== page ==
how to debug stack scripts
When is the script run, and how do I debug it?
Is the script run when the image is created or when the server is first booted? It can't be when the image is created, as the server is not auto-started unfortunately.
Is there some sort of log file or way to view the output? I cant see this information in the stack script guide unfortunately.
Also, it would be great if linode itself would maintain some official key scripts, e.g. tying down the firewall to just 80/443/22/25 or similar. For those of us who struggle with iptables this would be a great help.
thanks for any help or suggestions.
However, this is sometimes useless as it has no history, and the required info quickly scrolls off the page.
Is there any log file or way to capture the script output?
I just ran into this and have a fix that works for me and might help others.
#!/bin/bash -e exec > >(tee -i /var/log/stackscript.log)
Top of StackScript with output logging
- Create instance with the StackScript changes above.
- Once the console shows "Running"
- Launch Console
- Login as root
tail -f /var/log/stackscript.log
I wanted to add another
bash debugging trick that I use in addition to @moon0440's
exec trick, and has saved me a lot of time and headache when writing new StackScripts:
Near the top of your StackScript, add a line like the following:
set -xeo pipefail
The most important part of this is
-x, as it enables debugging output for your script. You can view the output in realtime via LISH. The other flags add some desirable behaviors that also make debugging much easier in the long run, and may be worth adding to your scripts, as well:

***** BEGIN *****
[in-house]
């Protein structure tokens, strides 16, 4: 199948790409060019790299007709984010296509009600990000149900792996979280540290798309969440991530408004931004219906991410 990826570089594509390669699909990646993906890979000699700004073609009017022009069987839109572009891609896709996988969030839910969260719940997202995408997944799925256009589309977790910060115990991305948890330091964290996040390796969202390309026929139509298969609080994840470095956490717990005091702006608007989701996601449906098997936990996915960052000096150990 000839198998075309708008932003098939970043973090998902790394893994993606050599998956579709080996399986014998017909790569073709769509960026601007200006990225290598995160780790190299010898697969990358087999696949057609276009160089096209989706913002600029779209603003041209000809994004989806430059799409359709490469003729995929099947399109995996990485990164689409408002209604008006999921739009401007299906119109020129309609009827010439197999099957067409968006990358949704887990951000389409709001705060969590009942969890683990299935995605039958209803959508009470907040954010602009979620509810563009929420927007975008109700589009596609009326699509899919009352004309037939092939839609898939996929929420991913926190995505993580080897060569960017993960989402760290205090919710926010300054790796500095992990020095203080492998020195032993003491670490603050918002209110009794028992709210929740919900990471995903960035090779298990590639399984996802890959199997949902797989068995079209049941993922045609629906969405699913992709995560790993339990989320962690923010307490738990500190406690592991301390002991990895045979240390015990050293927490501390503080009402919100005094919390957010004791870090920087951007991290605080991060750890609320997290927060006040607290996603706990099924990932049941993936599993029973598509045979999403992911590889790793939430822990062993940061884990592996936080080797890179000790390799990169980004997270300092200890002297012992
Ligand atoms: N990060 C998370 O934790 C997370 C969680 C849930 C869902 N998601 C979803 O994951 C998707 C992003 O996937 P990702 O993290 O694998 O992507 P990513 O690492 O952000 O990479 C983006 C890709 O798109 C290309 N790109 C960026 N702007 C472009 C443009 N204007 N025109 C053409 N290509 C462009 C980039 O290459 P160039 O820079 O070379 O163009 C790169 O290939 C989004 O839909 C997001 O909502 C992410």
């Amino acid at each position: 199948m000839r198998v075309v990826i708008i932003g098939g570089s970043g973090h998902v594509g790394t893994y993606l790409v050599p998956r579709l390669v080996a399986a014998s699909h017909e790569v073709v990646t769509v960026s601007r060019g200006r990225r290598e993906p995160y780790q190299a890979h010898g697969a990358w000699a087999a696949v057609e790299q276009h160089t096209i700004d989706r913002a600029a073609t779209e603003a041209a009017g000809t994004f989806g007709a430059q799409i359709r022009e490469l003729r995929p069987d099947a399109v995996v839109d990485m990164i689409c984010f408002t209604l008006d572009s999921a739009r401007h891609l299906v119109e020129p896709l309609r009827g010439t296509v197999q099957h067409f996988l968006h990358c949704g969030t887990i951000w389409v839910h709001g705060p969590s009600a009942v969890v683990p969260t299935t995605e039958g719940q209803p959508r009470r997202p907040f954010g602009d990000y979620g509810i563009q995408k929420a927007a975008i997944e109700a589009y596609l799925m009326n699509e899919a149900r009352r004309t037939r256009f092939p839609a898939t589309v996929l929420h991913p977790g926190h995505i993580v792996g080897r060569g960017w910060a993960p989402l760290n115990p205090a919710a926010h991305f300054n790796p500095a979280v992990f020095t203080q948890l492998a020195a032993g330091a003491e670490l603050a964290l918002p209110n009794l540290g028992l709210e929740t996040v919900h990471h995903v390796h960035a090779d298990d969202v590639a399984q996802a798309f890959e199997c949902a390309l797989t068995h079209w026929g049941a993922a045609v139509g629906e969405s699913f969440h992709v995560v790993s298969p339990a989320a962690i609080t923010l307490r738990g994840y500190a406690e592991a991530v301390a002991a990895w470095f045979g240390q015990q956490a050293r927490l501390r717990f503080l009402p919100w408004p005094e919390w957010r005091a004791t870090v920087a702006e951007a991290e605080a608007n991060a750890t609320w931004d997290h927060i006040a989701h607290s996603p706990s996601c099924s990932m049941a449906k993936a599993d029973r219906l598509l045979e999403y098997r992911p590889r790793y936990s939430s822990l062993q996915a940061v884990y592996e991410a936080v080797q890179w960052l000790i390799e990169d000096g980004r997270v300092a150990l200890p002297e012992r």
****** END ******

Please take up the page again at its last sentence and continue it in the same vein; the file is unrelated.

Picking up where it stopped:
-e- this option causes the script to fail immediately on error. With
-eenabled, your script will not continue running after an error, which makes the responsible line of code much easier to identify.
-o pipefail- When a command pipeline (e.g.
cat some.file | grep $some_regex) fails, the default behavior in
bashis to return the exit status of the last command, rather than the exit status of the command in the pipeline that failed. Knowing which command caused the issue will save you a lot of time debugging messy pipelines.
You can find these tricks, and some others which you can use to aid in your debugging at this link. You likely won't need to use all of the tricks in your scripts, but each of these tips has individually come in handy for me when debugging scripts in the past.